My intention was to visit the Futura Centre, which is actually an art gallery, and not a museum, therefore admission is free. I planned to see David Černý’s controversial Brownnosers statues which are outdoors, I assume behind the gallery. To experience the Brownnosers statues, one must climb up the backside of an oversized naked statue, stick your head into its rear end, and watch a video of Czech politicians (former president, Vaclav Klaus and the head of the National Gallery Milan Knížák) spoon-feeding each other to Queen’s track “We Are the Champions.” After walking quite a bit out of the way I discovered the gallery was temporarily closed until later that evening. I was very disappointed and frustrated but considering how out of the way the gallery is compared to everything else, I made no plans to return in my limited time left in the city. Perhaps on a future visit! I’ve shared a video below so you can get the gist. It’s definitely strange and controversial, which is exactly why I wanted to see it!

A close up of text on a white background

After returning to the hotel for a short break I headed back out to the nearby Museum of Communism (Muzeum Komunismu). It tells the chronological history of Communism in Czechoslovakia and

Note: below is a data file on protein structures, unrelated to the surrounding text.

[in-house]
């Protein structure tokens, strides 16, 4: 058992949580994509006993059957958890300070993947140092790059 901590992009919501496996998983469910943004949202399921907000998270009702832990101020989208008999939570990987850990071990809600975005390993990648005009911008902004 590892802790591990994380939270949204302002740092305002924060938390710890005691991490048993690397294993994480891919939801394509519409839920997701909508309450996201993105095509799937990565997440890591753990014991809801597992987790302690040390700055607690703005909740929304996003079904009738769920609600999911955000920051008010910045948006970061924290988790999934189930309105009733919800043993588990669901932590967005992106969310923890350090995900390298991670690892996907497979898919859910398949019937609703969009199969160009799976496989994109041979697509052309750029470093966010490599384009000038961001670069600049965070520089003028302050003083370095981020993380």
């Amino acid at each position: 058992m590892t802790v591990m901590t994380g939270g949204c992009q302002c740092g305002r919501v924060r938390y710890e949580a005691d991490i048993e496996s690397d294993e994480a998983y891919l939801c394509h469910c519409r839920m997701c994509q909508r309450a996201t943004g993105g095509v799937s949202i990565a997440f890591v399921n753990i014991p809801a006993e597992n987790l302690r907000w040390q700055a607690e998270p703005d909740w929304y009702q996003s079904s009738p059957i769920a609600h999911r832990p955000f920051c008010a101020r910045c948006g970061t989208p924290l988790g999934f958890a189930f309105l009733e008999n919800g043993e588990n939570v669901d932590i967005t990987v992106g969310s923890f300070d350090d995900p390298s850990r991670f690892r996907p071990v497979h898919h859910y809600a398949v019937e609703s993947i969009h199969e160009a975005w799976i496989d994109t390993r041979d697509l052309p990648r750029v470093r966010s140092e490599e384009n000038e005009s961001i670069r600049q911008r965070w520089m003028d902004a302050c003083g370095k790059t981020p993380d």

explores how Communism affected various areas of Prague society, such as
politics, sports and everyday life, from before the Nazi occupation, the trials and tribulations during WWII, the aftermath of the war and the Soviet occupation, up until the fall of Communism in 1989.

A statue of a person in a museum

old stamps in a museum display
A photograph of Hitler at Prague Castle from March 16, 1939 became the basis of a stamp issued on April 20, 1943 for the dictator’s 54th birthday

a red wall in a museum that says \"Soviet Union\"

a photo of a Stalin Monument in a museum

interior of a museum with various displays

It’s simultaneously fascinating, shocking, and depressing, and is well organized with impactful exhibits, although there is a lot of standing and reading. I spent about 1 1/2 hours here but didn’t read everything. One would likely need about 2 hours to more thoroughly read and absorb what the museum has to offer. My feet were done for the day, so I moved things along at a faster pace toward the end. I enjoyed the museum, although I can understand why some people may consider it too reading-focused and less exhibit-focused. Below I’ve shared some of the words worth reading to get a glimpse of the sad reality of those times.